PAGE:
# Finding an Optimal Number of Clusters With Elbow Method

**Introduction**

Different clustering algorithms like **K-Means** or **Hierarchical**, require the number of clusters at first but finding out the best number for clustering is a bit headache. You can run your algorithm to cluster the points you have, but you will have to guess how many clusters you want to get or how many clusters there are separable into. It's easy when you have **2D points**. You can visualize them and find out how many clusters you can take. Here what you will see.

By looking at this image, you can assume **3 is the optimal number of clusters**, **but what if your points are not from 2D?** How can you find out which number is a good choice for clustering? It turns out there is a way for finding out an optimal number for those clustering algorithms, who require the number of clusters at first. So what is the way?

**Clustering Metrics**

Before describing the method for finding out the optimal number of clusters, let's define some metrics, which we are going to be using in the algorithm.

Let's assume we've already run a clustering algorithm with a certain number of clusters and we know the exact cluster for all points. We can define some metric functions for them.

**Cost Function**

First, we need to find the centers of every cluster, which we call centroids, after finding them, we need to compute the distance between the centroids and all points in that cluster and take the mean of them.

The cost function depends on the points and the centroids of every cluster. We need to minimize this function, cause the minimum mean distance between points and their centroids is the situation we are looking for.

**Radius Function**

As we've already defined centroids for every cluster, we can use them to define another metric, which is called a **radius**. Instead of taking the mean distance between the points and their centroids, we can take the maximum distance between them, inside every cluster. Like we are trying to find the point, which has far away from the centroids more than other points inside of the same cluster.

**Diameter Function**

It's almost the same function as radius, but it computes maximum distance not between the points and their centroids, or between all points inside of the cluster. In other words, it tries to find 2 points of the same cluster that have the maximum distance and takes that distance.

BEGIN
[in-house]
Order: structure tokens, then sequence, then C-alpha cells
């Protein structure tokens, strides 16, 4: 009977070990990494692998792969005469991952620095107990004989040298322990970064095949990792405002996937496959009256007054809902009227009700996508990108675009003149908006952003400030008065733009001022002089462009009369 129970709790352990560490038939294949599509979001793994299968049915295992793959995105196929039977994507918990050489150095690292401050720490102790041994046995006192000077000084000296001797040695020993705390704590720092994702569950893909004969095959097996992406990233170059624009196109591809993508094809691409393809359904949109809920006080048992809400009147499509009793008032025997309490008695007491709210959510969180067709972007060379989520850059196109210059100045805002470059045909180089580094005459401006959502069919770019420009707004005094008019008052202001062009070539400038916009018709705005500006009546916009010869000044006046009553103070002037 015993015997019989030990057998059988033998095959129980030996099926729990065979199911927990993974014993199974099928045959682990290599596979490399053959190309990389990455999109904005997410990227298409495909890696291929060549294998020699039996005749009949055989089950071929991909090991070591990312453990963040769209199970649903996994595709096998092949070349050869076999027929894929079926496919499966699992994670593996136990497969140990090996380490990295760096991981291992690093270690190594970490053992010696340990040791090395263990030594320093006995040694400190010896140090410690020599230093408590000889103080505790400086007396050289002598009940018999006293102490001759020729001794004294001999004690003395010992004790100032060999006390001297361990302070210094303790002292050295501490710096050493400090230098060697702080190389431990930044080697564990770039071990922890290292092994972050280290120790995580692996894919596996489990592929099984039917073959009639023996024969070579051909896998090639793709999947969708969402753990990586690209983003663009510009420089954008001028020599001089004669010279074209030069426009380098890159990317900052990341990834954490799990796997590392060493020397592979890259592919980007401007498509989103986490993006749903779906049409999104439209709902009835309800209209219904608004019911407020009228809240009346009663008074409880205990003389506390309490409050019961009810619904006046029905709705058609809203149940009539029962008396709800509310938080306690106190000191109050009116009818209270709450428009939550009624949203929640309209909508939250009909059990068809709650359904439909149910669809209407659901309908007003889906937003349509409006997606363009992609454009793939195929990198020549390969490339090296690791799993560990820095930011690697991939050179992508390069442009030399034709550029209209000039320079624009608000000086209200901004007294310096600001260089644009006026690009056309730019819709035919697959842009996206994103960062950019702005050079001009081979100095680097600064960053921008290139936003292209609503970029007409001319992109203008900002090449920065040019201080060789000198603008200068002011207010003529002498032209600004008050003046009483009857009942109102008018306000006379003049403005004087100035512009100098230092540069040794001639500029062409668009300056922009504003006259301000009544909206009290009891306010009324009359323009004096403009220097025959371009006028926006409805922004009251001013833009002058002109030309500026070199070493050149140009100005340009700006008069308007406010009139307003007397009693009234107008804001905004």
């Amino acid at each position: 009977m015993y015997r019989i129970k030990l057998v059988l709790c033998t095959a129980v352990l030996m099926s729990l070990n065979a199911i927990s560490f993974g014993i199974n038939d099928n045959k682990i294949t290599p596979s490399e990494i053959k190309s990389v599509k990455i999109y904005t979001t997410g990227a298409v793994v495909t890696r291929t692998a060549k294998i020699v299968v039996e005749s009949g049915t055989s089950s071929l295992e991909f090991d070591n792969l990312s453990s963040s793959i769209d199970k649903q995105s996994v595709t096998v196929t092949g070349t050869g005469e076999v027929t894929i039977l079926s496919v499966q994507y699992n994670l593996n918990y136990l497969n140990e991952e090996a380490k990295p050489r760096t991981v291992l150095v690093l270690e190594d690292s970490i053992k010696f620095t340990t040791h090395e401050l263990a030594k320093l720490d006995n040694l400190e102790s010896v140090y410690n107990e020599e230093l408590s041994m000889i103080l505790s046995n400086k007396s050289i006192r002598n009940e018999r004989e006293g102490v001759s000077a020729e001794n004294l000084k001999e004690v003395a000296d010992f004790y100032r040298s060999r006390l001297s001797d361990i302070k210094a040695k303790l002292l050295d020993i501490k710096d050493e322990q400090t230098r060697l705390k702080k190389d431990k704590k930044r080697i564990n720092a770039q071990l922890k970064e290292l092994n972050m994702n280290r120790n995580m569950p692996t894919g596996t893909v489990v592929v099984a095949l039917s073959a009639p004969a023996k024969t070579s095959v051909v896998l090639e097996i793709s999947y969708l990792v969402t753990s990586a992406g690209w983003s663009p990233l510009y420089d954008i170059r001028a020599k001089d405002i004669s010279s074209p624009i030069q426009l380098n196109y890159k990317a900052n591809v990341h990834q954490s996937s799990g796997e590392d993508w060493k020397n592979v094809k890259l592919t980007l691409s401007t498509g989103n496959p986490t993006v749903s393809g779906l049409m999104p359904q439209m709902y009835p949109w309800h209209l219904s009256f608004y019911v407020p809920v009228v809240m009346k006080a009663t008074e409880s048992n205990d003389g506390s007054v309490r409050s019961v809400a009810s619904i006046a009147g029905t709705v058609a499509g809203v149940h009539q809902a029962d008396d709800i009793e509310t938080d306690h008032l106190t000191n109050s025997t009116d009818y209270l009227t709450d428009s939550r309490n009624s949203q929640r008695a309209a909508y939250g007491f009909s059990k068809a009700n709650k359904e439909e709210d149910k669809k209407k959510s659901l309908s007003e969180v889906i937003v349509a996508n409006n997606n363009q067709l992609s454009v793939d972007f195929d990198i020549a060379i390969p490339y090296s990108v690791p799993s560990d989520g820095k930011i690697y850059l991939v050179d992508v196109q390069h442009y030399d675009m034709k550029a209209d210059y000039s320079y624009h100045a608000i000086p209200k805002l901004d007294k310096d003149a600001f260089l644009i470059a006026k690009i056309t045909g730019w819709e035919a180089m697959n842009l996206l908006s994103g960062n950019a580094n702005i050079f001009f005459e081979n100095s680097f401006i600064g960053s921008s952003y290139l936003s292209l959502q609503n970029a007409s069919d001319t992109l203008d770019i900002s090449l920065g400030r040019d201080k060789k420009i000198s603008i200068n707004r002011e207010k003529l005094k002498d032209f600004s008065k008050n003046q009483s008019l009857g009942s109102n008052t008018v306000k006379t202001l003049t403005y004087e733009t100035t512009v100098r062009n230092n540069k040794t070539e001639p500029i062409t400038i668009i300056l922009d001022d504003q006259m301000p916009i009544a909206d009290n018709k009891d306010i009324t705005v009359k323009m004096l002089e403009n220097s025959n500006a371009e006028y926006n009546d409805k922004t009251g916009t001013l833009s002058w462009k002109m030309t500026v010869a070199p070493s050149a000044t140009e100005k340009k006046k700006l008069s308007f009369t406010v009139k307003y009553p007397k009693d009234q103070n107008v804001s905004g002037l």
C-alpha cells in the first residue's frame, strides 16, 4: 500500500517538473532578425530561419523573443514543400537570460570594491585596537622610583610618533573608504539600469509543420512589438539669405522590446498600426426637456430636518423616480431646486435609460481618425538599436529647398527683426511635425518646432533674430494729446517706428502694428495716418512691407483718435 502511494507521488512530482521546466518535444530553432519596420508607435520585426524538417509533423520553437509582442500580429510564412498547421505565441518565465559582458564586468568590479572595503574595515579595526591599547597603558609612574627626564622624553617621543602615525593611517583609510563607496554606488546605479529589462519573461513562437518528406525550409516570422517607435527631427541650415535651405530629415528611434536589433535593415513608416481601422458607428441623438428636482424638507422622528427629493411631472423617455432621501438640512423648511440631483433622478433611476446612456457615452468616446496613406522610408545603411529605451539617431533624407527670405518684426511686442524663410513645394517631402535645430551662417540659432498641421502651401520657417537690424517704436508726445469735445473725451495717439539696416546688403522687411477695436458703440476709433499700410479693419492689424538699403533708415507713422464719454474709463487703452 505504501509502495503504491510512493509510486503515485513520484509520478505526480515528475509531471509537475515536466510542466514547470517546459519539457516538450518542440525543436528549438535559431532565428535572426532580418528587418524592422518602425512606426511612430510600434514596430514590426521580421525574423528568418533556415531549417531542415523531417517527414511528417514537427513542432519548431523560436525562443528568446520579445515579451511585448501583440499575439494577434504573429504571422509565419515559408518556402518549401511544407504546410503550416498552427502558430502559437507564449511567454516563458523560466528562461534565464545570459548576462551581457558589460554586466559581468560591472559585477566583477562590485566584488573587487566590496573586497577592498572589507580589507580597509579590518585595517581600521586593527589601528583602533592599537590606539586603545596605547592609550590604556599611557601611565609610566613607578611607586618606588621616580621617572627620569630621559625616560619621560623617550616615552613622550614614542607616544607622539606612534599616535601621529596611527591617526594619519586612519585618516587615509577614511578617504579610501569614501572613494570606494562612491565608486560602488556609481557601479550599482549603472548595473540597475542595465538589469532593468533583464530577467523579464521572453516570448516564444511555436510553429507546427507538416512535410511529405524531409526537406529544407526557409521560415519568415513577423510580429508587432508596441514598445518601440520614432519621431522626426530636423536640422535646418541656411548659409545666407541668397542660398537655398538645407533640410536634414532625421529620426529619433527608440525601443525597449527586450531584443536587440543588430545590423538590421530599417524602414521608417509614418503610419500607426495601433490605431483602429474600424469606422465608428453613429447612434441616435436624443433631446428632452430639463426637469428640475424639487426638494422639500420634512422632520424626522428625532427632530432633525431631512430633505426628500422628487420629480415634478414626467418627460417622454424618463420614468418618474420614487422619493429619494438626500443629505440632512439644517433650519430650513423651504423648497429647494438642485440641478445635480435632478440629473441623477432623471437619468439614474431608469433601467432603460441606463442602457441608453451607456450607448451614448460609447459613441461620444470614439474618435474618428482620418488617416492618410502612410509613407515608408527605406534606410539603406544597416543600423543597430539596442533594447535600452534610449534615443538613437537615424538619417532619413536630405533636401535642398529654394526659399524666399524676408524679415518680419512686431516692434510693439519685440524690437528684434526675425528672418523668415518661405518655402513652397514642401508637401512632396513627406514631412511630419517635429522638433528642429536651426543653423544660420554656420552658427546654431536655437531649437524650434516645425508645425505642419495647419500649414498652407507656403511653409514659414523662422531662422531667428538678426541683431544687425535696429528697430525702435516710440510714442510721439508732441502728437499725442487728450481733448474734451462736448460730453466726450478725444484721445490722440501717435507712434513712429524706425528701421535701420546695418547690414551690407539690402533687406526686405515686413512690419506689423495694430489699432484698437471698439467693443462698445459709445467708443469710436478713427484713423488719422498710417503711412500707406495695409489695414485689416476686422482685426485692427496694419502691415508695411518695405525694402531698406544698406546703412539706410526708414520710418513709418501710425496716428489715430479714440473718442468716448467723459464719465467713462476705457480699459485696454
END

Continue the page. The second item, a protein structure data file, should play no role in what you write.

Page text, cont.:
**Variation Function**

Instead of taking the maximum distance between the points or between the points and their centroids, we can take the variation of each cluster. If you take a look at the cost function, it is almost the variation function, we just need to take the same cost function and put it in the **square root**.

As we defined a couple of metric functions, it's clear that we need to minimize all these metrics during our clustering, in other words, **finding the best choice for the number of clusters is the minimum point for all of these metrics**.

Now let's take a look at the Elbow method, which finds the optimal number of clusters using one of these metric functions, or any combination of them.

**Elbow Method**

This method is simple. You just need to run your clustering algorithm multiple times with a different number of clusters and use any metric function we described above. Here how it looks like

**First, you need to choose your metric function****Then run the clustering algorithm for k = {1, 2, 3, ... n}****Collect and plot all values of the metric function for every k**

Now let's see the curve

**The best value for the number of clusters is the place, where the curve breaks.**

It's the value that is circled with a red color. 3 is the optimal choice for the clustering algorithm. You can use this method not only for K-Means or Hierarchical clustering algorithms, but you can also use this for others, who require the number of clusters at first.

One more thing, the Elbow curve is going down as you increase the number of clusters. If you remember how we described metric functions, it will be clear that by increasing the number of clusters, we will decrease the Elbow curve.

For instance, you can take the number of clusters N, which is the number of points we've got, and all metrics will be 0.